# Small values problem on Fatigue life cycles

Dear All,

I'm performing a fatigue life analysis of some standard specimens. The problem is I always get very small values (less than 1e-5) for the number of load cycles for each step of crack propagation! I used Paris and NASGRO formulas, but quite the same results. The SIF calculations are wroking correctly, since I'm using a commercial code to do that and I did double checked them to see if they are accurate enough. So, only Paris or NASGRO's parameters may bring some errors. But, I got them from the literature, for example: c = 1e-13 and m = 3.2 for Al 7075-T6. It's a simple caculation, don't know what exactly causes the problem!

Any advice would be greatly appreciated,

### what are the dimensions of C?

be careful of the units in Paris' law

### Dimension of the C parameter

Dear Mike,

You were right, there was a little problem with the dimension of the C parameter, it was (mm/cycle)/([MPa mm^0.5]^m). I used 'Pa' unit for SIFs extracted from the model, while I had to use 'MPa' for that also. Thanks for your help!

### the dimensions of Paris law are fundamentally strange!

Paris law is what Barenblat calls incomplete similarity, nothing really fundamental.  They work in limited sense, may depend on specimen size, on R ratio, on microstructure, even on size of the crack!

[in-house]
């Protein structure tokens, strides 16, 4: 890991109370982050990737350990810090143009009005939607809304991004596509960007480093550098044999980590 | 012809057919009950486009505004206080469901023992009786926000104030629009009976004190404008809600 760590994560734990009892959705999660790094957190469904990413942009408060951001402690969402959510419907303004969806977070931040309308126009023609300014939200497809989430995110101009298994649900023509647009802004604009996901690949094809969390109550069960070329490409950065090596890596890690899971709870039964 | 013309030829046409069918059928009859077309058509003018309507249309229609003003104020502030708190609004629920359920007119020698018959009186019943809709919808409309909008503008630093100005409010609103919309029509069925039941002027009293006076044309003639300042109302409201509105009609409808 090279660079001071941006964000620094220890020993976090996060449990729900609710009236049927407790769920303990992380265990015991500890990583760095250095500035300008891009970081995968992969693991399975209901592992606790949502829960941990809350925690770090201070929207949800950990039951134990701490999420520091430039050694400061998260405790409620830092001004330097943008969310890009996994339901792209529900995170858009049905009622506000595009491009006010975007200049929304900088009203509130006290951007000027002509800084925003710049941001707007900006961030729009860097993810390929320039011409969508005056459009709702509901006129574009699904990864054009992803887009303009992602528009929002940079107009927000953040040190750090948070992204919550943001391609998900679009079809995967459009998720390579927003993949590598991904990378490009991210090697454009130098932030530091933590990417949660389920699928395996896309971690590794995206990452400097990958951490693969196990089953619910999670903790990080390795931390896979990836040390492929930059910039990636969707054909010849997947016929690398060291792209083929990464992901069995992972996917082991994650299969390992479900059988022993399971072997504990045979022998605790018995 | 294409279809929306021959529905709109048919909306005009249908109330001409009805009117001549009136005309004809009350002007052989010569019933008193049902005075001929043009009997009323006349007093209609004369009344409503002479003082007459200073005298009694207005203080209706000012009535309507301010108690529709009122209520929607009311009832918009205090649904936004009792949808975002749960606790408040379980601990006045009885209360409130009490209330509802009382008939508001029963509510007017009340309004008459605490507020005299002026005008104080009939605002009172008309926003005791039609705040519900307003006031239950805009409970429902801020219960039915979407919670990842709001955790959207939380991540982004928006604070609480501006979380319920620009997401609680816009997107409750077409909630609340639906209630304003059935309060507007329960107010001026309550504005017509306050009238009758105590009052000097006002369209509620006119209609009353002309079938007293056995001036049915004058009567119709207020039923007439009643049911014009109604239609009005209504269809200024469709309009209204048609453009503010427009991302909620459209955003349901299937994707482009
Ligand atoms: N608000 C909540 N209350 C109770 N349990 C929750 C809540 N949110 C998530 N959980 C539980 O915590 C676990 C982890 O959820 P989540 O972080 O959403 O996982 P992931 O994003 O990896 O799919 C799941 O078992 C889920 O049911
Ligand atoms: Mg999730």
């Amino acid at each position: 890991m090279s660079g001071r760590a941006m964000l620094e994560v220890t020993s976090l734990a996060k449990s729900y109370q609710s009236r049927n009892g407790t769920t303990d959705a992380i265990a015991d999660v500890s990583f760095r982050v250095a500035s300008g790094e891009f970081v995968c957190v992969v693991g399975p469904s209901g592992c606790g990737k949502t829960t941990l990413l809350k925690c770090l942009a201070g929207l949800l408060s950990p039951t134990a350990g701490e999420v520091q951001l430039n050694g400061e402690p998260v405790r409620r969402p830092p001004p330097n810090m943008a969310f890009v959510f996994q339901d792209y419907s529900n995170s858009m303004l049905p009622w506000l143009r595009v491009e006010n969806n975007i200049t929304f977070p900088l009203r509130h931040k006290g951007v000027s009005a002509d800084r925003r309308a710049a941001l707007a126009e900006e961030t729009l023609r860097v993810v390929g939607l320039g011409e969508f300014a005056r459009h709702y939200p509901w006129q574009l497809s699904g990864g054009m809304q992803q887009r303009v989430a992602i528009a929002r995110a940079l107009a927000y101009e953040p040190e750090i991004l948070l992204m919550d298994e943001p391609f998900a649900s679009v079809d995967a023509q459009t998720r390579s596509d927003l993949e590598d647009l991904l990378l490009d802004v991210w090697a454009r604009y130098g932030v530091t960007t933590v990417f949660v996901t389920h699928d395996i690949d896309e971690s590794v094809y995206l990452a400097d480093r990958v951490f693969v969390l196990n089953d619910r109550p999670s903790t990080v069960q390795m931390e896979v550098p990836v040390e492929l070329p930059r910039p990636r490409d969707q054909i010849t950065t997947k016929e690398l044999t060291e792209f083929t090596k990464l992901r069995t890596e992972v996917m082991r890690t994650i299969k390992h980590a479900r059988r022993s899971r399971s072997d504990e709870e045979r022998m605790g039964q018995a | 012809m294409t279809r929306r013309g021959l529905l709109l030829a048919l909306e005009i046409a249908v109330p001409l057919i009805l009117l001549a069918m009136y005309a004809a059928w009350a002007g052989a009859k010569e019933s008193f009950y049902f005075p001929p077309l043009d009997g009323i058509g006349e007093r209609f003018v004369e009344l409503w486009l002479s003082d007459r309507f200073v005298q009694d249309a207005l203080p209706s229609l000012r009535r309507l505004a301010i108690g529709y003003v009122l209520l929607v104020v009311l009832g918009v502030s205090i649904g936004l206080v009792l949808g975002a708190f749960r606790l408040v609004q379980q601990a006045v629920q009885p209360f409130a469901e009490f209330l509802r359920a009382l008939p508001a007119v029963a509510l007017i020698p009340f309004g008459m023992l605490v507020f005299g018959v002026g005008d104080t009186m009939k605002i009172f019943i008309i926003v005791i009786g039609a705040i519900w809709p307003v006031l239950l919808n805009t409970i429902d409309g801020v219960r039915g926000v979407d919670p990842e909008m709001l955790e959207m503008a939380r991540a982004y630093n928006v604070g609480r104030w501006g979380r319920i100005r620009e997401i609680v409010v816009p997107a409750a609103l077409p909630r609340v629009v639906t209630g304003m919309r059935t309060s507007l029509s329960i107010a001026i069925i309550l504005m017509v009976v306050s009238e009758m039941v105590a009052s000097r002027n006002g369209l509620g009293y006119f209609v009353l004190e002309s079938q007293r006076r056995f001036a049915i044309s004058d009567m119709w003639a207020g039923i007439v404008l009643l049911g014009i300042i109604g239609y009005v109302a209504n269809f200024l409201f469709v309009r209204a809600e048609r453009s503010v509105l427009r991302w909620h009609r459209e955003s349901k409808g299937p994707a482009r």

Paul Paris was really fortunate to make a big career out of this finding --- after his paper was rejected 3 times by journals, he was in high demand of aeronautical companies who would fly him around.  Billions of dollars have been spent on "damage tolerance", and yet I am not sure it is really working.  Insurance companies do not like to hear about "cracks" anyway any longer, and so today "damage tolerance" is no longer very fashionable.  Are you still using it?

Ciavarella, Michele, Marco Paggi, and Alberto Carpinteri. "One, no one, and one hundred thousand crack propagation laws: a generalized Barenblatt and Botvina dimensional analysis approach to fatigue crack growth." Journal of the Mechanics and Physics of Solids 56, no. 12 (2008): 3416-3432.

Pugno, N., Ciavarella, M., Cornetti, P., & Carpinteri, A. (2006). A generalized Paris’ law for fatigue crack growth. Journal of the Mechanics and Physics of Solids54(7), 1333-1349.

### What do you suggest?

Thank for your explanations. I just downloaded the first paper mentioned by you and had a brief look, It seems to have interesting materials on this topic.

On the uselessness of the 'damage-tolerance' fatigue design approach, what are your suggestions to do or study instead of that?